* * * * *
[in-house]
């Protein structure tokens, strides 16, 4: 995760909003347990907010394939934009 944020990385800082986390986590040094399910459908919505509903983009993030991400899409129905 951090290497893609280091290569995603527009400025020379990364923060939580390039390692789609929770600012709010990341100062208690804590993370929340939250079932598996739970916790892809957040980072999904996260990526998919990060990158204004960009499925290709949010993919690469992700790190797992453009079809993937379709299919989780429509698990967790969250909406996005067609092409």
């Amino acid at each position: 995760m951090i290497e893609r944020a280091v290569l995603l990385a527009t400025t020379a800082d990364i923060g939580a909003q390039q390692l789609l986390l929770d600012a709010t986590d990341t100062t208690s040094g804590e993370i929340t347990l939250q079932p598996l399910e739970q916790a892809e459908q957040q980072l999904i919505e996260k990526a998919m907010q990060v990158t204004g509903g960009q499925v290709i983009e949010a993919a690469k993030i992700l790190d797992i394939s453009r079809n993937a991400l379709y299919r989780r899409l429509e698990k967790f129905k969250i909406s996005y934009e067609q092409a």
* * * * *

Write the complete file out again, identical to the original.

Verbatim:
[in-house]
């Protein structure tokens, strides 16, 4: 995760909003347990907010394939934009 944020990385800082986390986590040094399910459908919505509903983009993030991400899409129905 951090290497893609280091290569995603527009400025020379990364923060939580390039390692789609929770600012709010990341100062208690804590993370929340939250079932598996739970916790892809957040980072999904996260990526998919990060990158204004960009499925290709949010993919690469992700790190797992453009079809993937379709299919989780429509698990967790969250909406996005067609092409």
């Amino acid at each position: 995760m951090i290497e893609r944020a280091v290569l995603l990385a527009t400025t020379a800082d990364i923060g939580a909003q390039q390692l789609l986390l929770d600012a709010t986590d990341t100062t208690s040094g804590e993370i929340t347990l939250q079932p598996l399910e739970q916790a892809e459908q957040q980072l999904i919505e996260k990526a998919m907010q990060v990158t204004g509903g960009q499925v290709i983009e949010a993919a690469k993030i992700l790190d797992i394939s453009r079809n993937a991400l379709y299919r989780r899409l429509e698990k967790f129905k969250i909406s996005y934009e067609q092409a």